PHILOPATRIS, fî"lo-pê'tris: A dialogue ascribed by a single family of manuscripts to the Greek satirist Lucian. Formerly regarded as a satire on Christianity, it is now known to be a political pamphlet of the Byzantine period. It is divided into two parts: the first is theological and contains a refutation of heathen polytheism accompanied by an exposition of Christian doctrine; the second is political and reveals the dissatisfaction felt in certain circles with the government of that period, though it closes with expressions of loyalty, and with the hope that the emperor would overcome his enemies.

The Humanist editors of Lucian themselves perceived that this dialogue, which is inartistic both in form and execution, was not written by their author; and this view is undoubtedly correct, although naturally there have been some defenders of its authenticity, the latest of whom was C. G. Kelle, Luciani Philopatris (Leipsic, 1826). Some classicists sought at least to maintain that the dialogue was written in the time of Trajan, but the majority of critics allowed themselves to be influenced by J. M. Gesner (De œtate et auctore dialogi . . . qui Philopatris inscribitur, Jena, 1714) in favor of the period of Julian. A. von Gutschmid and others were inclined to refer the work to the time of the Persian wars of Heraclius. At present, however, the general opinion is in harmony with the view of B. G. Niebuhr, to the effect that the dialogue belongs to the second half of the tenth century, the time of Nicephorus Phocas (963-969) or to that of his successor, John Tzimiskes (969-976). If this be true, the whole first part must be regarded as a jesting religious controversy, introduced to give plausibility to the attribution of the dialogue to Lucian; although R. Crampe has argued that, if the work was written in the seventh century, political opposition would be combined with a tendency toward paganism.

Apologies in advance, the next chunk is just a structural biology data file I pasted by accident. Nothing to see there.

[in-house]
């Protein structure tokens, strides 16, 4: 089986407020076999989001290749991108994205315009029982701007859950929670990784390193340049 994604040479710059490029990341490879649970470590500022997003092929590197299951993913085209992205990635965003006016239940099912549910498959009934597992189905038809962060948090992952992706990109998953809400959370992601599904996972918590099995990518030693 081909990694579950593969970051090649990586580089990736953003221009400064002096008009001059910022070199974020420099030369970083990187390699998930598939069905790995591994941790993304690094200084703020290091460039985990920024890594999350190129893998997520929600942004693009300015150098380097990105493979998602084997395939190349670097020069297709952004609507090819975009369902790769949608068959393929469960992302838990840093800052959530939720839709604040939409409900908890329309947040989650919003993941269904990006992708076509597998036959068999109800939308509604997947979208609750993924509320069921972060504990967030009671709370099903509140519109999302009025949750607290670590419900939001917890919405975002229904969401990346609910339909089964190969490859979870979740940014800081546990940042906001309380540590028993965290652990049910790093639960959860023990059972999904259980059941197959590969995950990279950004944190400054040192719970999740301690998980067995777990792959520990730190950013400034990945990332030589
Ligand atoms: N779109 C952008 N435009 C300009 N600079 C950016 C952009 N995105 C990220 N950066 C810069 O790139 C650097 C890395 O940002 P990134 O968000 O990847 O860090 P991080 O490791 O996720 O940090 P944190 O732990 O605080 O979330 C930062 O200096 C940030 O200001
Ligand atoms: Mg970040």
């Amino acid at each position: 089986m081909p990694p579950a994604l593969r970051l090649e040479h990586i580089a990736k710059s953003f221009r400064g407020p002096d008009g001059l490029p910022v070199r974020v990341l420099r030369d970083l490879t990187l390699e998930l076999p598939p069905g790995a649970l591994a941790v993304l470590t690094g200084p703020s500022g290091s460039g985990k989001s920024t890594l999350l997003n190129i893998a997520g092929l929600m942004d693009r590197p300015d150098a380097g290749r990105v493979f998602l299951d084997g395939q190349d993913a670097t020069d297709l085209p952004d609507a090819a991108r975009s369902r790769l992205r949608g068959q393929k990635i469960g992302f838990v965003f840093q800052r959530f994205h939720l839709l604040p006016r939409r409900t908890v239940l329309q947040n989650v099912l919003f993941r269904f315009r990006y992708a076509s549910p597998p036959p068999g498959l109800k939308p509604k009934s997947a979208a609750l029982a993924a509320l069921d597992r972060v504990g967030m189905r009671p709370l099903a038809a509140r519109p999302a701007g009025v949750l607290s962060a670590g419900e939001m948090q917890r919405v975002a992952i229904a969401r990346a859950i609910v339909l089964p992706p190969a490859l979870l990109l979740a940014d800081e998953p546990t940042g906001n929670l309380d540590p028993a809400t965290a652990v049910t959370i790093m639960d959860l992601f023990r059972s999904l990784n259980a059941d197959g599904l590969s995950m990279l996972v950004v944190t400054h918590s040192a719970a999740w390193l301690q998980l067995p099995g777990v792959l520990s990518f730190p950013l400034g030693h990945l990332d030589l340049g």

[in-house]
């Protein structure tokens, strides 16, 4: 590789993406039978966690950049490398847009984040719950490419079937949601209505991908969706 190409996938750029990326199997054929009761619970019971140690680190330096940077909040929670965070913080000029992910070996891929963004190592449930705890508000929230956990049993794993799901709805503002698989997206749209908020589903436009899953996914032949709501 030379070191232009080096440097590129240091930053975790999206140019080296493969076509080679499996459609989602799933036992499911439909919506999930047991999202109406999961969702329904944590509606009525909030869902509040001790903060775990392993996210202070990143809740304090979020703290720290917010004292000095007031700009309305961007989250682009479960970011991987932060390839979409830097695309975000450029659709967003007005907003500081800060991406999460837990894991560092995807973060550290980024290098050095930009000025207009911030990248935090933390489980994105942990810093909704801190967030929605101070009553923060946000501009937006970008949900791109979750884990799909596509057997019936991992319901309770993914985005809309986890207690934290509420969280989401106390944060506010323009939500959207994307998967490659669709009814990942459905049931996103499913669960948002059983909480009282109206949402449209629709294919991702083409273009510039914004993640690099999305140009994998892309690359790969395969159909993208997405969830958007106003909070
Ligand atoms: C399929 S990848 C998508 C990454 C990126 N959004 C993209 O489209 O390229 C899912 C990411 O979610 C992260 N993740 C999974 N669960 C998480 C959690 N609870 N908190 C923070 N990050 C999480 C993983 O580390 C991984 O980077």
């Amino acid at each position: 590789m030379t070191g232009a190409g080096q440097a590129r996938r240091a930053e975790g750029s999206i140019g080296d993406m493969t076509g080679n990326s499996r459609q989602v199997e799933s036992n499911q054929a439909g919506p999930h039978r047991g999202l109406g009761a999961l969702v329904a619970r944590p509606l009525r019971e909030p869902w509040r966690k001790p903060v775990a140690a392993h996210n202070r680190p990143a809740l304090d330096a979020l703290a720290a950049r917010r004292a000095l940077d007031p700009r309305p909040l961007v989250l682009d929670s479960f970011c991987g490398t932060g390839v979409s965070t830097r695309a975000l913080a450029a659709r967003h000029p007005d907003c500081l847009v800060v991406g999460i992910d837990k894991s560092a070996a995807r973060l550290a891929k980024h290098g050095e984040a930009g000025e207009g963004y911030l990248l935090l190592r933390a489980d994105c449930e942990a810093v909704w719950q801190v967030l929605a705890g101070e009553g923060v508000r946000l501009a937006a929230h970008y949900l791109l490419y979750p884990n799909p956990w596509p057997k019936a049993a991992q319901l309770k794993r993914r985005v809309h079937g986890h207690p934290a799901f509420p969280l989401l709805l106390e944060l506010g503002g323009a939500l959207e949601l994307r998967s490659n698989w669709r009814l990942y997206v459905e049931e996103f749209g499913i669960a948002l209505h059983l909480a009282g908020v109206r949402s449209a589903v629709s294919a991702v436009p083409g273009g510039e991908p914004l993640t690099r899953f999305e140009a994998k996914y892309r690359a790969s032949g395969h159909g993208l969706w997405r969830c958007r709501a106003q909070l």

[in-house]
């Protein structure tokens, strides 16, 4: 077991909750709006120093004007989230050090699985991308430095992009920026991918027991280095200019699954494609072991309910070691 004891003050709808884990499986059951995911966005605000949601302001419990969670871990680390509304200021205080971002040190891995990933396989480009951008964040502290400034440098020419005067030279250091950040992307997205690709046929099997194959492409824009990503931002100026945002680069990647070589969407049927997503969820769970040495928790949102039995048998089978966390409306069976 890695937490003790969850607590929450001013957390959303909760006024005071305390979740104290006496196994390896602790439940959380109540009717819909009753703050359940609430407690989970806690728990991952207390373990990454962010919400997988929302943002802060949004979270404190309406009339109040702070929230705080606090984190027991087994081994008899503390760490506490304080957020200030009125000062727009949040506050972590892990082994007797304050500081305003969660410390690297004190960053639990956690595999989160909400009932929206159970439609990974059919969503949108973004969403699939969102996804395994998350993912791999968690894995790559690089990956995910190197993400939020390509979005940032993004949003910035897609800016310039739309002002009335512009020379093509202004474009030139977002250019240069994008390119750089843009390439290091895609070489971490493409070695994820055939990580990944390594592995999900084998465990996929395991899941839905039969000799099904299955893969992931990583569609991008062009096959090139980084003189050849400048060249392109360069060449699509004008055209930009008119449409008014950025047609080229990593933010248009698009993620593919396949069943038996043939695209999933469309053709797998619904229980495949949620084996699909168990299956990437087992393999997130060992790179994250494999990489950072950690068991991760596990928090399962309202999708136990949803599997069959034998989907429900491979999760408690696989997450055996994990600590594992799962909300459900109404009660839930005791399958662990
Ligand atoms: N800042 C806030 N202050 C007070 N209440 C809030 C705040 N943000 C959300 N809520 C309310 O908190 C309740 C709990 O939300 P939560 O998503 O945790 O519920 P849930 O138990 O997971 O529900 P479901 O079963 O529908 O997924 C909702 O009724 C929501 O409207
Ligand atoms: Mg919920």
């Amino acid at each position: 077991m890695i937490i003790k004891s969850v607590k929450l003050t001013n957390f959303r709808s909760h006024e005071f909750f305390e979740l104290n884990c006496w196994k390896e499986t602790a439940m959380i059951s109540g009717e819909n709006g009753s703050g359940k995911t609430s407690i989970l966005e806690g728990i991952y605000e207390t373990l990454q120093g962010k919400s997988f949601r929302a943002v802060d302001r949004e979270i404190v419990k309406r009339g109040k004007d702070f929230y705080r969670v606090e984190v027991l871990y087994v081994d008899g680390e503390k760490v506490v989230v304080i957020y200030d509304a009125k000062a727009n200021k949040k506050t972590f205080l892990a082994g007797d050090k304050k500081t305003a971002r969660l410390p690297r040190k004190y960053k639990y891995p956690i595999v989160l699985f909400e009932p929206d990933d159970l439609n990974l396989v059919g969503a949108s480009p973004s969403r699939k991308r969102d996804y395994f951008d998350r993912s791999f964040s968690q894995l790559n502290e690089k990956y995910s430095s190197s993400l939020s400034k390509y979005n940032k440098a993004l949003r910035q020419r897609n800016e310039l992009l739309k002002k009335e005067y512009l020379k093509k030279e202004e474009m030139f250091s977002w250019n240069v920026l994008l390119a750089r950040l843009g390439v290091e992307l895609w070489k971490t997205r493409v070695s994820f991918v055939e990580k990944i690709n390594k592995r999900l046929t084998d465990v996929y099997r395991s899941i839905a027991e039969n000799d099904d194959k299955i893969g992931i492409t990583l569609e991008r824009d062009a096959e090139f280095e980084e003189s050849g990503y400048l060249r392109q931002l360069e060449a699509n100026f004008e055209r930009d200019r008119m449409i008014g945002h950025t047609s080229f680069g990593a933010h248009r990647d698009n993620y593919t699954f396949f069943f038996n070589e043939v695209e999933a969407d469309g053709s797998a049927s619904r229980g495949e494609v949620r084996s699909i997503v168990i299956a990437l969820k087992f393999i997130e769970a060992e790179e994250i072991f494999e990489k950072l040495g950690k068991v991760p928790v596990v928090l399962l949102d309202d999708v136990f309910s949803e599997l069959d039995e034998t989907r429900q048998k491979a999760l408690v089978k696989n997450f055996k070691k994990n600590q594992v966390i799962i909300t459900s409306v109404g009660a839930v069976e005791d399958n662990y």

The dialogue was expunged from the Aldine edition of Lucian of 1522 by the Inquisition, and was placed on the Index by Paul V. in 1559. To whatever period it may be assigned, the Philopatris retains its interest from a theological point of view because of its combination of Christian ideas with Lucianic style, whether it proves the existence of paganism in Byzantium in the seventh century, or whether it simply shows how frivolously the Humanists of the tenth century treated questions of faith. The description of Paul borrowed from the Acts of Paul and Thecla and the allusion to II Cor. xii. 2 sqq. are also worthy of note.